Create a light box to decorate the walls, open a child’s imagination or tell a story! See how you can easily incorporate LED lights into a shadow box without dealing with complicated wiring.
PreP the Box
In this tutorial, we’re using a paper mache box (about 3 x 5 in) found in local craft stores. Alternatively, you can cut out panels from used cardboard boxes to create your own box shape and size.
Before you begin, brainstorm a theme and think about the colors and design you’d like to incorporate. The exterior walls will be covered with decorative cardstock paper to hide the tape wiring. You can choose to paint the interior or apply cardstock paper using double sided tape. For this project, we painted the interior with black acrylic paint to produce a night scene.
Step 2 (The Interior) : Apply acrylic paint and brush in even strokes across the box, from side to side and top to bottom. Since we’re covering the exterior with cardstock paper, it’s ok to go over the edges slightly.
Step 3: Use a blow dryer to quickly dry the surfaces for next steps. Make sure all the edges are covered with paint for a clean finish. If you’re painting it black and find spots unpainted after drying, you can touch up with a permanent black marker.
Step 1: Pull a strip of copper tape and cut a length long enough to stretch across the box ceiling and to the bottom of the backside. Then holding the copper tape strip, cut through the middle to produce two thinner pieces.
Step 6: Using double-sided tape, cover along the sides of the box while leaving the rooftop open. Take the cardstock paper you prepared earlier and line it along the edges to tape in place. Please keep in mind that the bottom two flaps will need to be folded in first and apply another layer of double-sided tape over the flaps to secure the bottom panel in place.
Now you should have a box with just the roof uncovered. Finish adding your lights and if you wish to apply effects to the LED lights, such as the Blink sticker for blinking effects, you can stick it on top of the copper strips. (Position the effect sticker slanted so only one tape is coming out of the triangular signal pad shown below) Give it a test again to make sure everything is functioning properly.
Make Battery Holder
To make the coin battery holder, you’ll need a rectangular strip (about ½ inch) and two pieces of round cutouts, slightly larger than the coin battery.
Step 1: Cut small slits along the edges of the strip leaving about ½ centimeter of space in the middle. You can fold against a coin battery and make a crease to use as a guide. Note that it’s better to have tighter spaces between the two round panels so the copper tape can be in closer contact with battery. Once you have enough to cover 2/3 of the circle, trim off the excess.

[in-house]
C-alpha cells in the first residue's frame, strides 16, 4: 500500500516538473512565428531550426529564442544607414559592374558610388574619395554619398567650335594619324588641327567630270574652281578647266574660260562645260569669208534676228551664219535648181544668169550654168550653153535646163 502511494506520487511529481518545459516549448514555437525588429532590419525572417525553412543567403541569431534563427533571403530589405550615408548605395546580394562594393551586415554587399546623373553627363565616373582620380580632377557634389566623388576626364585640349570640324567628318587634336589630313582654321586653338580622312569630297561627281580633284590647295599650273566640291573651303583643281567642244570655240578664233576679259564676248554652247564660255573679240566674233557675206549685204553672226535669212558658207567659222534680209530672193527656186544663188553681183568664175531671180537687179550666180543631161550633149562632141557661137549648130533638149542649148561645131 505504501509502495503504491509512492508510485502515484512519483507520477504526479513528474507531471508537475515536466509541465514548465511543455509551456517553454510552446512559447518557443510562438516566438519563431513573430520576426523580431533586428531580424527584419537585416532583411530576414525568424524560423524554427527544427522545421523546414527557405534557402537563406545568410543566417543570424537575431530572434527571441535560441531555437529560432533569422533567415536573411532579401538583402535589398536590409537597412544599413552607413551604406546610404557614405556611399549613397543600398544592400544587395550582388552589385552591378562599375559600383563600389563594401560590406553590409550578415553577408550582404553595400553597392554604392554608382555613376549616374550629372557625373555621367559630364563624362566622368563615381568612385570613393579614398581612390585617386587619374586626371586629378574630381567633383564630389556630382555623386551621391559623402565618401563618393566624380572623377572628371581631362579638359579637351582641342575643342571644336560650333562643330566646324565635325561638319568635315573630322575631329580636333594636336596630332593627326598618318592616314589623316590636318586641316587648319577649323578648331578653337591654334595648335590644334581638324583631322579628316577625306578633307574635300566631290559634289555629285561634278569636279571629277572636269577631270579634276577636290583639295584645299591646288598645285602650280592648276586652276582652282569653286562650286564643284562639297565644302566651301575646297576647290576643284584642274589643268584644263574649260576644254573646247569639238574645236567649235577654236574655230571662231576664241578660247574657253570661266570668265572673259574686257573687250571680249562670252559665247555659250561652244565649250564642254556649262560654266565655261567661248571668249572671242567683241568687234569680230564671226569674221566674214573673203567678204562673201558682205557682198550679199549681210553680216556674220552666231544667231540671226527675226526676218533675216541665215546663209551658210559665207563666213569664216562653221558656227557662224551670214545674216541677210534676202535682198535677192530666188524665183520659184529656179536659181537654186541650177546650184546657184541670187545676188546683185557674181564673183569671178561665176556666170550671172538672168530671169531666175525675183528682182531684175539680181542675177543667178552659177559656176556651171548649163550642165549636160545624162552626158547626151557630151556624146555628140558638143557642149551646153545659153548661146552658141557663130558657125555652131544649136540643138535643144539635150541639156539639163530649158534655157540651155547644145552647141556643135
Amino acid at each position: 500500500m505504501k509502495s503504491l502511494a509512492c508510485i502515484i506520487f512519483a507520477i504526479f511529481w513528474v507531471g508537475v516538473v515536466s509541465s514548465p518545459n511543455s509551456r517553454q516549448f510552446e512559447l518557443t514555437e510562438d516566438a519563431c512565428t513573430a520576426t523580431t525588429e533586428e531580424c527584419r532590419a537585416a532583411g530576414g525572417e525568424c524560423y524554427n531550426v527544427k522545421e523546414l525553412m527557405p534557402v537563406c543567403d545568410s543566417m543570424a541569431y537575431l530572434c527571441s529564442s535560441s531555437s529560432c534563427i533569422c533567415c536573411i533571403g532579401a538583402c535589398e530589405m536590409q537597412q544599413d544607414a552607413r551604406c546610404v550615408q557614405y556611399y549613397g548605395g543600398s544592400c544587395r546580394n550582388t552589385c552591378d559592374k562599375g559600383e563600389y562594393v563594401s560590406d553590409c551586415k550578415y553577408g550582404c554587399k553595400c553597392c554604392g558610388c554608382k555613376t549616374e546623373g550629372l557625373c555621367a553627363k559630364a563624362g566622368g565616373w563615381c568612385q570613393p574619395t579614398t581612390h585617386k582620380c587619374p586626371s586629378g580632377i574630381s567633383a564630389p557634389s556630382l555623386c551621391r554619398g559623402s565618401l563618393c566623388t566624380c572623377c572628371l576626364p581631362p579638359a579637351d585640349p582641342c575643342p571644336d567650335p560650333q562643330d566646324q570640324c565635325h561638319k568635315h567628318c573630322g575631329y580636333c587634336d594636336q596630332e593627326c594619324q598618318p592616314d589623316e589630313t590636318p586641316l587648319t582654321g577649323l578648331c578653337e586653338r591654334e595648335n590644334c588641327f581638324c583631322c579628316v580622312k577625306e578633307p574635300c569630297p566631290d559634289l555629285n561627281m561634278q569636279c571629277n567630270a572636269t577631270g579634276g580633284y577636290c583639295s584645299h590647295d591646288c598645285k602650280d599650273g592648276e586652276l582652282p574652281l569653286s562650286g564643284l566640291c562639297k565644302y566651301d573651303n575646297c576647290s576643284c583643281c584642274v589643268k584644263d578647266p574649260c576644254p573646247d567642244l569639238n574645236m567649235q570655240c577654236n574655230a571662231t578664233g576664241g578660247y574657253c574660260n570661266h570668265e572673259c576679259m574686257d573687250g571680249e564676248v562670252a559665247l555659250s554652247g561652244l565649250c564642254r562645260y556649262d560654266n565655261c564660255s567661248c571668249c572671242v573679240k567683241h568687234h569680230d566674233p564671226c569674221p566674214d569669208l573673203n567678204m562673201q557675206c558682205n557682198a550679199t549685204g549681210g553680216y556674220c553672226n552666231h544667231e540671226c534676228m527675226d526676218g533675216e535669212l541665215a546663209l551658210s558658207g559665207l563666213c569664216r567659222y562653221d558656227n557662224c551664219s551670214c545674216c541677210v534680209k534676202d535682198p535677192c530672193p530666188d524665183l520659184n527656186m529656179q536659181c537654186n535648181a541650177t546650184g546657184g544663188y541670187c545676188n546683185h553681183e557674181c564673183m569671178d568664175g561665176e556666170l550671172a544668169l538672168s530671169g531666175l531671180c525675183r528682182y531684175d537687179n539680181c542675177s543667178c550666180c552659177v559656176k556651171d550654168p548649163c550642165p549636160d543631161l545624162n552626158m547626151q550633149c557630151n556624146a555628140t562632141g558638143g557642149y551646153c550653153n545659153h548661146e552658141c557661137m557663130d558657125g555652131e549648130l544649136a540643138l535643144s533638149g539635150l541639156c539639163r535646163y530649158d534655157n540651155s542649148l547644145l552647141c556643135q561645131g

Step 2: Apply glue on decorative side of the slits and wrap along the edges of the round cutout. Test to make sure opening is large enough for coin battery to be inserted. Glue on the second circular cutout to finish the battery holder. Let it dry for a minute and insert coin battery again to make sure it still fits through the opening.
Step 3: Glue battery holder to the back of the box with opening towards the top. It is important to make sure the position of the holder is close enough to the rooftop to allow the copper tapes to be inserted but not too close for ease of inserting and removing battery and tape. This is especially important if you're adding a cover roof top on top of your box.
Step 4: Fold the ends of the copper tape a few times to thicken them for better contact with battery when inserted.
Now Decorate Away!
Here's where the real fun begins. We tinkered a bit with nature and turned the box into a forest schoolhouse by adding a roof, branches and leaves and miniature objects. We kept the objects removable to keep it flexible as a room decoration, mood box or a stage set for teaching stop motion videos. Let your imagination run wild by turning it into a story box, miniature dollhouse or gallery. The possibilities are endless!
Tip: Use glue dots to station objects in place so you can move them around without damaging the interior.
Self-taught illustrator, entrepreneur and maker, making ways to turn interest into passion and career.